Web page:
The conditioning required to sustain a full NFL season was a wake up call for Washington Redskins linebacker Ryan Anderson. Feeling like he could have made more of an impact last season, the former Alabama linebacker put his focus this offseason into sculpting his body along with helping improve technique with the help of outside linebackers coach Chad Grimm.
With Grimm turning his attention to help create a turnaround in Anderson's second season, he has already seen strides from Year One to Year Two.
"Any guy that when you get to this level it's all about being the best athlete he can be and he's understood what it takes now to get there is loosening the hips up, stretching his steps out, all kinds of stuff like that," Grimm said. "He's always been great mentally, but he does have a new determined attitude and he's looking to make that kind of impact. He's always been helping this team win games. So it's been exciting with his mindset and how he's been this year."
Grimm suggested to Anderson that he should take up yoga in order to get more fluid with his hips, which impacted his performance during offseason workouts. As the Redskins' minicamp got under way, it was quickly noticeable that the Daphne, Ala., native had slimmed down and was more mobile in his hips.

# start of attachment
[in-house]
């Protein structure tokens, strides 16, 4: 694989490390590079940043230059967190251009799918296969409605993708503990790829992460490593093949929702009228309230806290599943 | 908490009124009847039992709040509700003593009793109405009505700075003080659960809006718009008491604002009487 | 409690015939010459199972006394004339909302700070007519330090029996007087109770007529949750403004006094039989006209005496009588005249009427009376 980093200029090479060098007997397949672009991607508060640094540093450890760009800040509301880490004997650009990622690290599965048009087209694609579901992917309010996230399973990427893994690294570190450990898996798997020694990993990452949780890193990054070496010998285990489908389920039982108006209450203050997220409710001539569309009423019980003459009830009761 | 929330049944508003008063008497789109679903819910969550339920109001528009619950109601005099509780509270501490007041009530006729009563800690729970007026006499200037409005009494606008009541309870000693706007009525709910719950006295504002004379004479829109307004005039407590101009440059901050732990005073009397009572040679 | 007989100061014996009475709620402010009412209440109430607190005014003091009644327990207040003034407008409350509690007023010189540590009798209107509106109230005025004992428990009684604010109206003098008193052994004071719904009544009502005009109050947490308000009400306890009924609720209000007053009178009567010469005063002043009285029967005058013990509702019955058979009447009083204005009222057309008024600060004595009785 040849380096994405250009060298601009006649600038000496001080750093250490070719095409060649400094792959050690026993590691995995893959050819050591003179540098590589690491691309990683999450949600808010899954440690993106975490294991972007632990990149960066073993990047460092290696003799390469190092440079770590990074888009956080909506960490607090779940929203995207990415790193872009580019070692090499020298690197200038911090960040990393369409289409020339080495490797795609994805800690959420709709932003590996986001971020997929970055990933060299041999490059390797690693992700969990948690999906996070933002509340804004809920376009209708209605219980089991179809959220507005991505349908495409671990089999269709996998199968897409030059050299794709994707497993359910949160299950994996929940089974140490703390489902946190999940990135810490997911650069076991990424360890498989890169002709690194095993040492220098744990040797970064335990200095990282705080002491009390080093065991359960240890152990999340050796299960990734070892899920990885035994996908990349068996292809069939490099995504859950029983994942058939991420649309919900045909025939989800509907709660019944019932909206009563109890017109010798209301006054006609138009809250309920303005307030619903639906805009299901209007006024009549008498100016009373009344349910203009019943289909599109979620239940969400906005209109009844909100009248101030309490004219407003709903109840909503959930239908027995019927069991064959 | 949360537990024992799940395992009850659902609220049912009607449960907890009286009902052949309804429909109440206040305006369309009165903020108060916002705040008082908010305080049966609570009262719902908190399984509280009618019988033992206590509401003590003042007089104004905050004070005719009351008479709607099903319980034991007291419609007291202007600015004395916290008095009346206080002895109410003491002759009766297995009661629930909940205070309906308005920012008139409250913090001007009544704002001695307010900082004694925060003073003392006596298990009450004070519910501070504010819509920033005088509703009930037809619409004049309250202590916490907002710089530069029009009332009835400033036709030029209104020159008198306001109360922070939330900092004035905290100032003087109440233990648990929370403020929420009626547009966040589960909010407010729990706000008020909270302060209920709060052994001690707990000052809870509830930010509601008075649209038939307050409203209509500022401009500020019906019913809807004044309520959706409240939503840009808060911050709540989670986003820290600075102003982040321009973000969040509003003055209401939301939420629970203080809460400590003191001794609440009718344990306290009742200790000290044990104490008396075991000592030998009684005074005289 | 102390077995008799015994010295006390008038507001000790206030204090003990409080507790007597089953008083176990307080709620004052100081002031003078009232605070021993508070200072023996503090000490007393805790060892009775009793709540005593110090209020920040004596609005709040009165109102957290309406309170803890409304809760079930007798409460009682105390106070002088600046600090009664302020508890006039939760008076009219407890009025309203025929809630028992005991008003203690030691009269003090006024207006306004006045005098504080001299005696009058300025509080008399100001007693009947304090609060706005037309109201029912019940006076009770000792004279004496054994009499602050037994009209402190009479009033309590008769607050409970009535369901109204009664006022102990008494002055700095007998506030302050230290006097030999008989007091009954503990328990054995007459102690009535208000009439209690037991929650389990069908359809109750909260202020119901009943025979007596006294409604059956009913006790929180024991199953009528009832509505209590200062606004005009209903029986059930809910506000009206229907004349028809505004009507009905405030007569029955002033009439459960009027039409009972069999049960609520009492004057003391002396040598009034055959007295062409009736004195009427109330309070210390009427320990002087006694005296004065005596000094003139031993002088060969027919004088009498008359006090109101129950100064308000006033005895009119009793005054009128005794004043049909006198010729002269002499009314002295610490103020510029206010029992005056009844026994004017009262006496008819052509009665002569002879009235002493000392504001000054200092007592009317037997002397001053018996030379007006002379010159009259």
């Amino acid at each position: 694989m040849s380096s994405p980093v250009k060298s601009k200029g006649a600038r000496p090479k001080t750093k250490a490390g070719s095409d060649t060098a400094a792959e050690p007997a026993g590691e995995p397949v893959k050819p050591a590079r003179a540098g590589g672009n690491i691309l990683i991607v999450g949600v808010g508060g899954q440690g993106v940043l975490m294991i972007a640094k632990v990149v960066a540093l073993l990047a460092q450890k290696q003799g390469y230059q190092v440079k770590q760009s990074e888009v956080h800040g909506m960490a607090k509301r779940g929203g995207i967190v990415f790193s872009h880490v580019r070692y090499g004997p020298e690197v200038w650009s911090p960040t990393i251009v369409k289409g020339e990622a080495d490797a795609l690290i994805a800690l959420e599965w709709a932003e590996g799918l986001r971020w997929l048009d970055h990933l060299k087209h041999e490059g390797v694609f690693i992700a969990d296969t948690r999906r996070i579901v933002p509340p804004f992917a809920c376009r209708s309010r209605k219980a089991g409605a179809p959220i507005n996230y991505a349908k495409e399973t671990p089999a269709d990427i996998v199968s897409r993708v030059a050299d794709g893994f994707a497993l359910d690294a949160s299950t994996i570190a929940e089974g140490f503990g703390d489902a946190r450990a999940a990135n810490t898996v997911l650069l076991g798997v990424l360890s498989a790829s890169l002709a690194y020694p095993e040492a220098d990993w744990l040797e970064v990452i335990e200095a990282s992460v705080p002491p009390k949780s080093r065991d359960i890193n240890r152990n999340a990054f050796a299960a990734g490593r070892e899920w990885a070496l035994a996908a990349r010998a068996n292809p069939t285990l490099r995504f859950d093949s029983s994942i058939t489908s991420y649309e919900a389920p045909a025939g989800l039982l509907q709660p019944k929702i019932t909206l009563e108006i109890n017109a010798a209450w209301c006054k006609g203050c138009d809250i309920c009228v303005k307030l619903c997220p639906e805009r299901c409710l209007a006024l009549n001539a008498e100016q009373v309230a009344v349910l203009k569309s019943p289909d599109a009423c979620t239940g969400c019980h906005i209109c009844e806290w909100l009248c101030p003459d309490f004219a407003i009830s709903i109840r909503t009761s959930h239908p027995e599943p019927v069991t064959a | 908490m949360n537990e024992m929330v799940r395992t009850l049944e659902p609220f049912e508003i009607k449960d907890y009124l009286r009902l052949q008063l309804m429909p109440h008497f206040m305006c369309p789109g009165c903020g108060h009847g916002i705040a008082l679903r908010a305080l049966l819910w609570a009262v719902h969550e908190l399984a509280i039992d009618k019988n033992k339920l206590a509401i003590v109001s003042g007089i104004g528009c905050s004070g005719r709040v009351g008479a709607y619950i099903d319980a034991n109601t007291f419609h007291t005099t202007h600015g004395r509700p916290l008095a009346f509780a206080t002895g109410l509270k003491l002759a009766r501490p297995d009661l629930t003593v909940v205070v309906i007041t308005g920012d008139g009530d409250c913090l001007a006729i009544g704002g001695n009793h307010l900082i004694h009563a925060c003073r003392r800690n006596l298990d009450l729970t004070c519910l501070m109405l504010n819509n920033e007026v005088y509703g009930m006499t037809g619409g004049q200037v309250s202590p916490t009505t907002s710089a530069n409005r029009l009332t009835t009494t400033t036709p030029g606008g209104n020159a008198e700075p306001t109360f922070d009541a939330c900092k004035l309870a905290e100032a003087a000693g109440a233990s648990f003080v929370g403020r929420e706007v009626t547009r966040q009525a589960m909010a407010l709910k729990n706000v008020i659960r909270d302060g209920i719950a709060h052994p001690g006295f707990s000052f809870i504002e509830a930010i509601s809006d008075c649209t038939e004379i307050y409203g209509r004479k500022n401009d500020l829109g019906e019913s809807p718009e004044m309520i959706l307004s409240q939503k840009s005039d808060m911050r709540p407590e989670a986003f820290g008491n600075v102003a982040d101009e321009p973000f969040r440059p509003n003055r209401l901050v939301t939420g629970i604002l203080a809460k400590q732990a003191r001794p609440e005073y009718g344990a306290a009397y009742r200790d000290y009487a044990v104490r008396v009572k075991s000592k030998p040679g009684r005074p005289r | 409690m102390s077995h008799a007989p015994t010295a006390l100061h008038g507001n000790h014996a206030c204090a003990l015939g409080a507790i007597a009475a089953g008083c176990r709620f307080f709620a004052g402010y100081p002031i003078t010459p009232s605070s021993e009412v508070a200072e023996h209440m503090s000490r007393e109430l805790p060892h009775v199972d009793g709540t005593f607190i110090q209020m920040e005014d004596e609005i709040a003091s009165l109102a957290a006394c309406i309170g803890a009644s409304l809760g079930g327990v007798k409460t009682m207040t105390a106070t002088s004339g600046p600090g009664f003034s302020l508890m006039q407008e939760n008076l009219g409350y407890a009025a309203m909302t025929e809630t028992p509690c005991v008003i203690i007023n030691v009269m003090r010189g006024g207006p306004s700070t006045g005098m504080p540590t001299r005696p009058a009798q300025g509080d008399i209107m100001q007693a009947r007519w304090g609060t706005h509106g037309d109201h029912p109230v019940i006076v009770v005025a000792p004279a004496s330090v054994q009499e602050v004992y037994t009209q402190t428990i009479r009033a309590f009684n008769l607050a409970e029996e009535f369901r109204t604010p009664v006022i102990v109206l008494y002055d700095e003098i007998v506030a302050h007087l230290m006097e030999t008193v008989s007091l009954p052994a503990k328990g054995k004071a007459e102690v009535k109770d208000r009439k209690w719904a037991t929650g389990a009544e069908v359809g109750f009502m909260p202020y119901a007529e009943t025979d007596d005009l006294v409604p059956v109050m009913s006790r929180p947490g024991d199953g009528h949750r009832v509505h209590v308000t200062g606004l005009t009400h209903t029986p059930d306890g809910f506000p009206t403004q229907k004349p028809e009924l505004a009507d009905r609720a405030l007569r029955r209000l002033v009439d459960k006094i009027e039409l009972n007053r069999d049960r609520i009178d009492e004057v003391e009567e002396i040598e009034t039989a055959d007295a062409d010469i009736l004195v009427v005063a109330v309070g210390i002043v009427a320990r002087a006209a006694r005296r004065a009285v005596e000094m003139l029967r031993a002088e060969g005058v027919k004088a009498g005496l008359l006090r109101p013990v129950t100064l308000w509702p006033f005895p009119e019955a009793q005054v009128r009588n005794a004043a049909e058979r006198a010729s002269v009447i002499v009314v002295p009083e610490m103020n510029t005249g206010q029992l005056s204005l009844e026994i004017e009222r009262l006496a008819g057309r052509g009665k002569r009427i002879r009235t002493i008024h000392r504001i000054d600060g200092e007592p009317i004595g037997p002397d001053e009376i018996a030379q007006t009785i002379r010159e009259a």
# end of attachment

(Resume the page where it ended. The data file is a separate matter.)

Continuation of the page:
Having one year under his belt and using the information regarding the adjustments to the NFL given by Grimm, Anderson's focus is utilizing his stamina improvement to create a better campaign in 2018.
"I want to be a better player for this team," Anderson said. "I feel like I wasn't in the shape I needed to be to do a lot of the stuff I needed to do. This year, I'm getting myself ready for that. I'm going to be ready when my number is called, special teams and everything to help this team win."
Growing up in a professional football environment with his father, Russ, being a founding member of the Redskins' "Hogs" offensive line before being elected as a Pro Football Hall of Famer, Grimm understands the adjustments it takes for players entering the NFL. Using what he has seen from personal experience, the former Virginia Tech linebacker has demonstrated what he has personally experienced to Anderson and that has helped him become a better football player both mentally and physically.
Seeing the same changes that other veterans have gone through in the past, Grimm takes those observations and has given Anderson as well as the younger guys those tools to mature as professionals.
"It's something I've seen Preston [Smith] go through," Grimm said. "Every year you see that the older these guys get, the more they mature. Even though they are all pros once they get to this level, you still need to learn how to act, learn and work like one. That's really the biggest thing. He's grown tremendously in that aspect."